I never had a close relationship with him. I first heard about him when my drummer at the time, Roger Earl, brother of first Mungo Jerry pianist Colin Earl, said to me, “Hey man, I just auditioned a black guy who plays his guitar with his teeth “. After that I saw him a few times at the London Speakeasy, a club at the time where I used to perform a lot before I joined Mungo Jerry. After we played our set at the Fehmarn Festival, I met Jimi at breakfast. We greeted each other but didn’t engage in any deeper conversation. There’s a little clip on YouTube where he’s being asked about “In The Summertime” – that was our biggest thing in common. I was loosely friends with a few musicians in the 70’s, but the only one

Mungo Jerry’s history hasn’t all been sunny and happy songs, though. With numbers like “Don’t Have To Be In The Army To Fight In The War” or “Peace In The Country” you also declared yourself political. In your opinion, did the outside world overlook too much that you were more than just the “happy guy”?
The intelligent listeners have always filtered out the ambiguity in my numbers. However, the “Army Song” was not about terrorism, but about the fact that one is often bullied, has to assume the role of victim, is lied to, cheated or influenced in the wrong way in life becomes. Decades later, the content and the effectiveness of the song have lost none of their topicality. The issues I denounce in my songs have always revolved around the society in which we live our lives. Actually The Army To Fight In The War – The Life And Times Of Ray Dorse aka Mungo Jerry”.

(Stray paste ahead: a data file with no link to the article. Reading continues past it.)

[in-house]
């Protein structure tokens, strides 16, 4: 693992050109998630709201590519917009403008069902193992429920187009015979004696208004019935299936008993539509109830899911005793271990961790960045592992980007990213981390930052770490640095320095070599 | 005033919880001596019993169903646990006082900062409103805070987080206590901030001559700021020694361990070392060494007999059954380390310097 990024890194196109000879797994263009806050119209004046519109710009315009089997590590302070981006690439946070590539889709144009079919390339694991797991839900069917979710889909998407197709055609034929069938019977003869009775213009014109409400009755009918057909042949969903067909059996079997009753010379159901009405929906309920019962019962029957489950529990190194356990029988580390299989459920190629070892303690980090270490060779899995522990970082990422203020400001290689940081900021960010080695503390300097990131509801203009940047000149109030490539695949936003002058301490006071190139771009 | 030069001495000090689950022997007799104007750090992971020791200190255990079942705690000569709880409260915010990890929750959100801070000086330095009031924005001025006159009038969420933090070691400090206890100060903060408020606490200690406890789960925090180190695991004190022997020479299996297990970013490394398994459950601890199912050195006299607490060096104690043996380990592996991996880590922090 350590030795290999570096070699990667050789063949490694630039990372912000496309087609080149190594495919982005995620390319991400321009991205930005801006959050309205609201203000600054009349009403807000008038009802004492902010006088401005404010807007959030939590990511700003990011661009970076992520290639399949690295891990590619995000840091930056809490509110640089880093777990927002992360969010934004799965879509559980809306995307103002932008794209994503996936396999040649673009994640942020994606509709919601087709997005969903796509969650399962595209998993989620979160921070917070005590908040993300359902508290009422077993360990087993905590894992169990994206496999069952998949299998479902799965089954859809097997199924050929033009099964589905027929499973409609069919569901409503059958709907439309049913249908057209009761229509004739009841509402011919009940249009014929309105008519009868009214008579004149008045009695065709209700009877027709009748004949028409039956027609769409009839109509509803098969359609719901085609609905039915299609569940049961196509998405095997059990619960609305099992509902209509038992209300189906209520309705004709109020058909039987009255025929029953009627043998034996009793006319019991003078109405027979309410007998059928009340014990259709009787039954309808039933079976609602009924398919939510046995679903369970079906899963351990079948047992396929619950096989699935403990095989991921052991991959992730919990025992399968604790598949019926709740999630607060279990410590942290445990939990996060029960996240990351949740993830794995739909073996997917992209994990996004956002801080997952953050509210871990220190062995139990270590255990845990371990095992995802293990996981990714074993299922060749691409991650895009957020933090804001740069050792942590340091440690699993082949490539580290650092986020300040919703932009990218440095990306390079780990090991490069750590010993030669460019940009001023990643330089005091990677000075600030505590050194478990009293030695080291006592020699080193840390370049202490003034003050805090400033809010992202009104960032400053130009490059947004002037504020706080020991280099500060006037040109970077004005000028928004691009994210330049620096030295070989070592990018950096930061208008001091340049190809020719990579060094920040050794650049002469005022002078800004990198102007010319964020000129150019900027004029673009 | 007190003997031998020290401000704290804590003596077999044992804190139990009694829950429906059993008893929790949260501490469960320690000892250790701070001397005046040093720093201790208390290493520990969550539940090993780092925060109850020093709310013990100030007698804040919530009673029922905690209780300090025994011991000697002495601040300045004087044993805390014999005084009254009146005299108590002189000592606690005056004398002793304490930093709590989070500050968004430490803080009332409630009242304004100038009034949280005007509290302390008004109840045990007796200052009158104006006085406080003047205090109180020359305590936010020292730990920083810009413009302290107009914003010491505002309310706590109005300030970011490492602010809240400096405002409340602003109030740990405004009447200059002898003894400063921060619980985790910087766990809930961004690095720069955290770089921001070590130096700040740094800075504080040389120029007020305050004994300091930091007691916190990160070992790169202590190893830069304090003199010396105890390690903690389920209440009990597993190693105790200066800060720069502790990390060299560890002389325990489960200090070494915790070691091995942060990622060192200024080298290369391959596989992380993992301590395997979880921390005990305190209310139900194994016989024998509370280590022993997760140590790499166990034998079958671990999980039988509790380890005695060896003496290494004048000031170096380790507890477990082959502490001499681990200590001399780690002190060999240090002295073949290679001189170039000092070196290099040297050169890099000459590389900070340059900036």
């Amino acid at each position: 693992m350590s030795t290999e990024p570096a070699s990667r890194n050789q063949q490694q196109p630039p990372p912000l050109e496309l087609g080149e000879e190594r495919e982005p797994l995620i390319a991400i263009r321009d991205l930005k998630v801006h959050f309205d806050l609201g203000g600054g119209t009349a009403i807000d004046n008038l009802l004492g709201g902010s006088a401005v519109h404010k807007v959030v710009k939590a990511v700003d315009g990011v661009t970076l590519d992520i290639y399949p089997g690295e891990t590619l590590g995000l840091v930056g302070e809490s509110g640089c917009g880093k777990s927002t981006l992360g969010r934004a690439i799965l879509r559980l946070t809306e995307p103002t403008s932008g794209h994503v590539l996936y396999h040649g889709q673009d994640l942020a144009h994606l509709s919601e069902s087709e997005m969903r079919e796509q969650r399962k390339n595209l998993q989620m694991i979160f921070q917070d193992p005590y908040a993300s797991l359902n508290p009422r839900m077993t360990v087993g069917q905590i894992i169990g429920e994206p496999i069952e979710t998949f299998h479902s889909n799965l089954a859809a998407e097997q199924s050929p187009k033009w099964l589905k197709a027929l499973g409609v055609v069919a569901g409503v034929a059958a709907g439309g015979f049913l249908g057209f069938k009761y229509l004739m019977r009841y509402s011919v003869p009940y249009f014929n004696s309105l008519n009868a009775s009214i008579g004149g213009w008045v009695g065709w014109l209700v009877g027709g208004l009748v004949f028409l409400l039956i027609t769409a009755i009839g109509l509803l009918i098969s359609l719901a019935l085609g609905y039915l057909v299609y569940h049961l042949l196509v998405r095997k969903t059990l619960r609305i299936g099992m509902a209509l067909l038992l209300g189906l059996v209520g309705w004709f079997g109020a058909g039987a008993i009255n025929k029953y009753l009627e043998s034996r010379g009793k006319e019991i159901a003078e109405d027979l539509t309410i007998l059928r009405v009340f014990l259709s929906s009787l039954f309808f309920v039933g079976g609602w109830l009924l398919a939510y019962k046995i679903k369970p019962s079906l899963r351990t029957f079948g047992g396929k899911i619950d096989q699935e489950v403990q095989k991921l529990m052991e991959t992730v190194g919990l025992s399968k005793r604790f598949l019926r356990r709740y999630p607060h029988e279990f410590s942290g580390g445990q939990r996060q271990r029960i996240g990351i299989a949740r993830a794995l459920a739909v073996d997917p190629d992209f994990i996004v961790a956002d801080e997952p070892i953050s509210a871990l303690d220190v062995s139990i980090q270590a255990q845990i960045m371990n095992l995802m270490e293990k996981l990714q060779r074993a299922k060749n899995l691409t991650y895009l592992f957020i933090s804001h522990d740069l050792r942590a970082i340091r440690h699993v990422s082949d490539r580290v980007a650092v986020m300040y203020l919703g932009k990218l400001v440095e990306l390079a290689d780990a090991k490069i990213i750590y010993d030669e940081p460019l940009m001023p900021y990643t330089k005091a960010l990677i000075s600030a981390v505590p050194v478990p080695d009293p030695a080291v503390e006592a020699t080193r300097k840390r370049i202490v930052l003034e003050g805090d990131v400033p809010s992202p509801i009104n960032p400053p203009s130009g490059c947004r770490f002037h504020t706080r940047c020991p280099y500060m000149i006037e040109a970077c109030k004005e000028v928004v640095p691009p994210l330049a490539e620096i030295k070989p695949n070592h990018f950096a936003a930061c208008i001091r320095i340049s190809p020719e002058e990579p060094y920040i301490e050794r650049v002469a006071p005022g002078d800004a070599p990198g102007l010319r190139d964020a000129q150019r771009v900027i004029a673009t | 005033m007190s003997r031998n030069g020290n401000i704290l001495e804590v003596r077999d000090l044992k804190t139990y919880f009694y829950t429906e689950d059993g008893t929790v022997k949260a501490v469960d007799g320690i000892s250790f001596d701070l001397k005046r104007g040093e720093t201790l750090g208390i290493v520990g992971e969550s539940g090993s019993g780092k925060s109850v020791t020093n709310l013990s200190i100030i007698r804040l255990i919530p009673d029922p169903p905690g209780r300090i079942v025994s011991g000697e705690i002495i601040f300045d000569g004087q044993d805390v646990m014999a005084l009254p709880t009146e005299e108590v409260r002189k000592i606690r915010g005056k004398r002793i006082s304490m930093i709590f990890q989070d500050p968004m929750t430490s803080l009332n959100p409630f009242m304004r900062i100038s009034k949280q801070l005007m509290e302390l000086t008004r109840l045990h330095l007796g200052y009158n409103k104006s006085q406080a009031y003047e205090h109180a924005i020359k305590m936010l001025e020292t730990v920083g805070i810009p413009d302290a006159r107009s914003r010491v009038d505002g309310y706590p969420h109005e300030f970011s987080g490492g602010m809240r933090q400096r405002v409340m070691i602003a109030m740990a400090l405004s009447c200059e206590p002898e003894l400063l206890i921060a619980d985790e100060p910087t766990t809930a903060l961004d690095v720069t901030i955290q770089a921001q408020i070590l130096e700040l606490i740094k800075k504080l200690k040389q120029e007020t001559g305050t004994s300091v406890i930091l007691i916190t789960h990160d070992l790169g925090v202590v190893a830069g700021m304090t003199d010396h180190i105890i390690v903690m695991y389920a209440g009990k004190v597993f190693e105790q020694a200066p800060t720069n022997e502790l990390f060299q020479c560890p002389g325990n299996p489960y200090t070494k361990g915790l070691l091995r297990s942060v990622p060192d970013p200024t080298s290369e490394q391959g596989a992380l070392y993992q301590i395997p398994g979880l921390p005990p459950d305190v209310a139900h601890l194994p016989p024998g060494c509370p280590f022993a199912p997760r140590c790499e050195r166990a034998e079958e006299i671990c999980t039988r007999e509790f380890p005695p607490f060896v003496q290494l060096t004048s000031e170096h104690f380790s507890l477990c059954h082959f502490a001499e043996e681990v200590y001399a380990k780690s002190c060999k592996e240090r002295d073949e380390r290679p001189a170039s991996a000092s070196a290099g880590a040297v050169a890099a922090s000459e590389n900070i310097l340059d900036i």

Then in 1972 there was a big crash and the band broke up – as a result you finally became the face of Mungo Jerry. How important was this event for your current career and, looking back, were the decisions made at the time correct?
It wasn’t my idea that the band broke up. After returning from a long tour in the Far East, I was summoned to our London office by Colin Earl and Paul King to be told that I had been fired and that Dave Lambert of The Strawbs would replace me. Anyway – the record company and management thought it was a totally crazy idea because I wasn’t the frontman but also the songwriter of all the popular Mungo Jerry songs and albums. So they dubbed me Mungo Jerry as artist and performer and Ray Dorset as songwriter.

From then on you changed the sound, experimented more and also went a bit heavier and more electronic with your new band members. Did you have to find yourself in the new role first?